I used the Nord on and off for several months last year and switched to it for a week once the stable OxygenOS 11 update rolled out. The hardware itself holds up just fine in 2021; I didn't notice any slowdowns or lag in day-to-day tasks with the Nord.
The 90Hz AMOLED panel continues to be the strong point for the Nord, delivering excellent colors and vibrancy. With the phone sharing a foundation with the likes of the OnePlus 8, there's nothing really missing out on the hardware side of things, and that continues to be the case in 2021. I still don't have any issues with battery life, and although OnePlus has switched to 65W charging for its flagships, Warp Charge 30 feels more than adequate.
The Nord still has plenty to offer in 2021, but you should wait for the Nord CE and Nord 2.
The biggest talking point for the Nord in 2021 has to be the software. With OxygenOS 11, OnePlus is continuing to assert more influence on the design, and that is only set to continue later this year with OxygenOS 12. So while the changes to the software are divisive and will potentially alienate a section of OnePlus' userbase, the overt styling is limited to a few first-party apps, so it is easy enough to ignore (or so I tell myself).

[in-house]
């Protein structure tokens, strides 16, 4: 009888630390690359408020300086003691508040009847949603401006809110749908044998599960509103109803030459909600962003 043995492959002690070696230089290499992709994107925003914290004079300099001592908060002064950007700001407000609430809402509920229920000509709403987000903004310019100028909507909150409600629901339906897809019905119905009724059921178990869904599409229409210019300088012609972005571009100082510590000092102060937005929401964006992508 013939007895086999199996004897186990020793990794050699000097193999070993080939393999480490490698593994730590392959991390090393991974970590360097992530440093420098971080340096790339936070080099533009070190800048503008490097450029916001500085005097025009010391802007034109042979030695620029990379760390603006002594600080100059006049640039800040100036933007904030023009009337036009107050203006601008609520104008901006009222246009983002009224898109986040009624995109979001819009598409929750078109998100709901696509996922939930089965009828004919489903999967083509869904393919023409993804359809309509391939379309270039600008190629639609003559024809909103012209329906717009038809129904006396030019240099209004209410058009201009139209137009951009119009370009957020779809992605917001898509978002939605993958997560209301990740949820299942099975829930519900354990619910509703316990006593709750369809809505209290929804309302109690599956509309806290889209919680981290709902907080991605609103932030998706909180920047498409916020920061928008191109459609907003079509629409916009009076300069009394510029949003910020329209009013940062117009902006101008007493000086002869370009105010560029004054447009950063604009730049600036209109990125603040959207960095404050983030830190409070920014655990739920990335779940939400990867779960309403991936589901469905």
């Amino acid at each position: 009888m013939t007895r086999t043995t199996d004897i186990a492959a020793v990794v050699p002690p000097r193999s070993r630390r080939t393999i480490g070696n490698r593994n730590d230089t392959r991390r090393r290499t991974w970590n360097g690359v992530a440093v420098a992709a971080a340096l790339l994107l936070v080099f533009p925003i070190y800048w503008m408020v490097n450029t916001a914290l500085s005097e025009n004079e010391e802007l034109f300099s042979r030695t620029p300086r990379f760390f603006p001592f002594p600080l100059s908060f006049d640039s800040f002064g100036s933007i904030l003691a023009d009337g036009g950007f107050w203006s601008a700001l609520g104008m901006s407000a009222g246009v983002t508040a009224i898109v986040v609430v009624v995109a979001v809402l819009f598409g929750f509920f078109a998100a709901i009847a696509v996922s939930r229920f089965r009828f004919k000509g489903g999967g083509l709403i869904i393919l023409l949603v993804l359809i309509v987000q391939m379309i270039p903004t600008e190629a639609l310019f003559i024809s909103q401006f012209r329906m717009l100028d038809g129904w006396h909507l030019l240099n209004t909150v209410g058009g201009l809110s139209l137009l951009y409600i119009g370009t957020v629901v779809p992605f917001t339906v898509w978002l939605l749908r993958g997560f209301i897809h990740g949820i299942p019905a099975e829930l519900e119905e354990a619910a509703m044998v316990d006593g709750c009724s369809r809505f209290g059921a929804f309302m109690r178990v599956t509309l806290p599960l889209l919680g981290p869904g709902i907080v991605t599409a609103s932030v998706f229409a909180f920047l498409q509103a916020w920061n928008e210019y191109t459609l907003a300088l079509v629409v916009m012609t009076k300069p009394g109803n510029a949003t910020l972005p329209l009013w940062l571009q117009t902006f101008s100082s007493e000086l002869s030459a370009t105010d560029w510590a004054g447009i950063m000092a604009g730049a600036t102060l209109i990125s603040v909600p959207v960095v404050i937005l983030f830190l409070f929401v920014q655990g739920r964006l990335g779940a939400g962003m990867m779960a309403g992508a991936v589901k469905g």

But what made OxygenOS stand out in the first place is still unchanged: customizability. You get a host of options to tweak and tailor the phone to your tastes, and that thankfully will not go away in the coming iterations of OxygenOS.
My only issue with the Nord is the cameras. Mid-range cameras have come a long way in the last 12 months, and the phone doesn't quite measure up to its rivals in this particular area. The Nord has a few too many cameras, with OnePlus clearly going after quantity in lieu of quality. That's one of the reasons I'm excited for the Nord 2; it will be OnePlus' first phone with a MediaTek chipset, and it should deliver decent upgrades on the camera front as well.
Then there's the Nord CE 5G, and looking at the hardware, it looks like it will be on par with the Nord. So if you're in the market for a mid-range phone in 2021, you may as well wait for the Nord CE and Nord 2 to debut to see what they bring to the table. If nothing else, the first-gen Nord should pick up a decent discount following the launch of these models, paving the way for greater value.